A few weeks ago, I had the great pleasure of reviewing a new release which explores the collectible culture of “cute”. …And maybe exploits the rise of cute in contemporary culture. But in a good way — I swear. Entitled Hello, Cutie!: Adventures in Cute Culture, the book was not only charming but so engaging that I just had to interview its author, Pamela Klaffke.
"This ridiculously large (six inches long) clear plastic clothespin is a vintage office or desk accessory. You can open the clothespin, place mail or papers in the opening, and then close it to hold the paperwork in place. On top, there’s a chrome or shiny silver-tone pen or pencil holder on a swivel base that allows you to set and move the direction of the writing piece. The whole piece is so chunky and heavy, that it’s a paperweight too."
Parker Brothers released The Muppet Show Game, game number 165, in 1977. This board game not only features many of the most iconic characters from the television show it is based upon, but because it was an early release in the show’s five year run, it has a few characters which are rather obscure.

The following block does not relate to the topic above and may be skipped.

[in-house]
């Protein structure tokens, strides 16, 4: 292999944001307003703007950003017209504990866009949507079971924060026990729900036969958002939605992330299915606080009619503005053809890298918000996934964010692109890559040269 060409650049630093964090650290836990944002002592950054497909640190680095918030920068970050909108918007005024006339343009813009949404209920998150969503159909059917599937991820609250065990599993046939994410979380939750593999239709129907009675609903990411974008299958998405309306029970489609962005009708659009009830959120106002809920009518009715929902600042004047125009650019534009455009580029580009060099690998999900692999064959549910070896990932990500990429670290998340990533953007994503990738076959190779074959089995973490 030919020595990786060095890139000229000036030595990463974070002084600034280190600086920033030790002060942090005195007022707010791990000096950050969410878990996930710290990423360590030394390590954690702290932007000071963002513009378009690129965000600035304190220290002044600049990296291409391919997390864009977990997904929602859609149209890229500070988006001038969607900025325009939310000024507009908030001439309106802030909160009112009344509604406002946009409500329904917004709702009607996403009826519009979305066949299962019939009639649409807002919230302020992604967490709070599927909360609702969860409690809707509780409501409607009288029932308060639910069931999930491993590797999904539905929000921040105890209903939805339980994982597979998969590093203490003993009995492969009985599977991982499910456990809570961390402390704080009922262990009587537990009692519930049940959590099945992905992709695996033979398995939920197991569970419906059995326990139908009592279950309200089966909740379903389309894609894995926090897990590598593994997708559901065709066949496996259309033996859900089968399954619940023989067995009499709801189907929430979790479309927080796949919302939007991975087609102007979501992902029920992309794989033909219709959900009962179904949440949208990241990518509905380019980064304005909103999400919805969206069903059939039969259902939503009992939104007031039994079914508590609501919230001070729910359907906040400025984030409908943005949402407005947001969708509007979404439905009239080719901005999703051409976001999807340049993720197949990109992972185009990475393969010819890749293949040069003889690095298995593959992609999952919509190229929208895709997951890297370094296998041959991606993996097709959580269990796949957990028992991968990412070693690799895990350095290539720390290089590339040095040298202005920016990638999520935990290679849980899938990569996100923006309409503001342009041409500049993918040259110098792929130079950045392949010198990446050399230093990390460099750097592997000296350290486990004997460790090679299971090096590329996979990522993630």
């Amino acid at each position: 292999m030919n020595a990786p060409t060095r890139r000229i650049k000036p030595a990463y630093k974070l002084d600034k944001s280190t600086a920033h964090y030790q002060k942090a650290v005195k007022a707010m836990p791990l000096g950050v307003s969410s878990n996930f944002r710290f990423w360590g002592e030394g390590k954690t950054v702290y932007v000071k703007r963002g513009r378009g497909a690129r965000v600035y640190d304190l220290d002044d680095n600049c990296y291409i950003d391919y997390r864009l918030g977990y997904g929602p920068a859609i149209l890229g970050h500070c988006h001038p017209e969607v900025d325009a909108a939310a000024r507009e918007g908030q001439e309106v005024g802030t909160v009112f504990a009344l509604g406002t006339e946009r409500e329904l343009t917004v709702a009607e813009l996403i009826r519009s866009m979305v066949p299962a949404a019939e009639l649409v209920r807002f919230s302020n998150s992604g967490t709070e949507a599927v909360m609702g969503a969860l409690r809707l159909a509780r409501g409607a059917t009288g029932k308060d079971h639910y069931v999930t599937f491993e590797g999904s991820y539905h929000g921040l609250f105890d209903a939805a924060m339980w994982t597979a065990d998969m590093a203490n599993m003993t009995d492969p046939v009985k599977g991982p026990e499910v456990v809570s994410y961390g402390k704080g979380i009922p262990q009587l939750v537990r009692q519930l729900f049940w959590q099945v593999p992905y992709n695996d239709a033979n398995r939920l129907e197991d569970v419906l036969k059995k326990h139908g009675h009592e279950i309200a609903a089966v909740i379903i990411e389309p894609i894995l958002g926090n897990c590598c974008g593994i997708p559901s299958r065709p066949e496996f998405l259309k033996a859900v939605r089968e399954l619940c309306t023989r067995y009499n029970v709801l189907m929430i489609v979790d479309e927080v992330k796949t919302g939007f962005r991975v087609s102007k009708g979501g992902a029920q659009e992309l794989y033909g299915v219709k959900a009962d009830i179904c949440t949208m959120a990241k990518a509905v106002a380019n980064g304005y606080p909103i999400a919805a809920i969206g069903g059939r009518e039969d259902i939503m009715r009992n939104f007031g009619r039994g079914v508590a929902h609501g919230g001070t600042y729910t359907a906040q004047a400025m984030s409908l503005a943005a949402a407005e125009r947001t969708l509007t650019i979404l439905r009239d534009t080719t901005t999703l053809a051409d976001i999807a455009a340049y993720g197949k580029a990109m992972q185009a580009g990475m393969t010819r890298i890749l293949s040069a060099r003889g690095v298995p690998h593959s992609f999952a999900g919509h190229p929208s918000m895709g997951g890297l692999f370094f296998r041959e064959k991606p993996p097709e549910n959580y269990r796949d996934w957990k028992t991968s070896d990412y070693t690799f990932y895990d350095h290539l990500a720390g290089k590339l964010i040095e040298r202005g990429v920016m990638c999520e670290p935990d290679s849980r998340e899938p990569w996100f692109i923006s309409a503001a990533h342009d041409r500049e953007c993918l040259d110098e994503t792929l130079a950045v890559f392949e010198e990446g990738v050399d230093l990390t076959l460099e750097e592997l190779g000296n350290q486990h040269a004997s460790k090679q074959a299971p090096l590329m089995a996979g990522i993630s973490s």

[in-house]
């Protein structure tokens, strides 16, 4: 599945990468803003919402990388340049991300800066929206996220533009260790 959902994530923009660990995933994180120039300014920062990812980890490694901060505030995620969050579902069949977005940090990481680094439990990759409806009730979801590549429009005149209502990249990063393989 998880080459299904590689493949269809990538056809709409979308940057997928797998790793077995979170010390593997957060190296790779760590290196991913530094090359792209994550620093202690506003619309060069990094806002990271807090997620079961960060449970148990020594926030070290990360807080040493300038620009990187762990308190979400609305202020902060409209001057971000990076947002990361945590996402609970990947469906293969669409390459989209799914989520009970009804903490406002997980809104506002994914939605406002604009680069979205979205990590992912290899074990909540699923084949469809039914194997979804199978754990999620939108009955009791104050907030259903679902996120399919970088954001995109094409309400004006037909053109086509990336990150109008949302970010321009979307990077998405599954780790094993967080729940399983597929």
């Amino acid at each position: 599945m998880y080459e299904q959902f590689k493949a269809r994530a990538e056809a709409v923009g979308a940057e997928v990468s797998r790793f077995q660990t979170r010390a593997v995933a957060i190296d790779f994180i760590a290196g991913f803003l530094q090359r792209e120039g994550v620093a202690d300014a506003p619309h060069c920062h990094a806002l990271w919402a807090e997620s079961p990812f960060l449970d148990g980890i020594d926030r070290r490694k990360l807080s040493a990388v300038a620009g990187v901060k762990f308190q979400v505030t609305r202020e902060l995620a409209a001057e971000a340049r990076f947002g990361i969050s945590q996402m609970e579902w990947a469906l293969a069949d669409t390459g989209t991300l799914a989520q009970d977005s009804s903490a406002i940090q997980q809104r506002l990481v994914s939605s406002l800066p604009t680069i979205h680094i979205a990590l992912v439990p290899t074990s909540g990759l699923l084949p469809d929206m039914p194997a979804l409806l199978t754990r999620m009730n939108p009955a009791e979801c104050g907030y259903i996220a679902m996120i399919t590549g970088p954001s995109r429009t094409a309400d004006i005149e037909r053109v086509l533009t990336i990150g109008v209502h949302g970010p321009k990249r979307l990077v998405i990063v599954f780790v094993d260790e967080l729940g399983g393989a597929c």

"In Hello, Cutie!: Adventures in Cute Culture, Pamela Klaffke explores the cute phenomenon which many feel is exploding in our culture right now. From food, edible or inedible, to fashion, baby animals, and comics, Hello, Cutie! covers cute, vintage and contemporary. But primarily, Hello, Cutie! is a book about cute collectibles themselves and those who make and collect the cute as well."
set of 2 Whitman paper dolls. Rosebud 1978 comes with 3 paper dolls,12 outfits, and 12 accessories (hats and bags) Baby Brother 1977 comes with 1 doll,12 outfits, 3 hats, and a paper tote. all in good condition.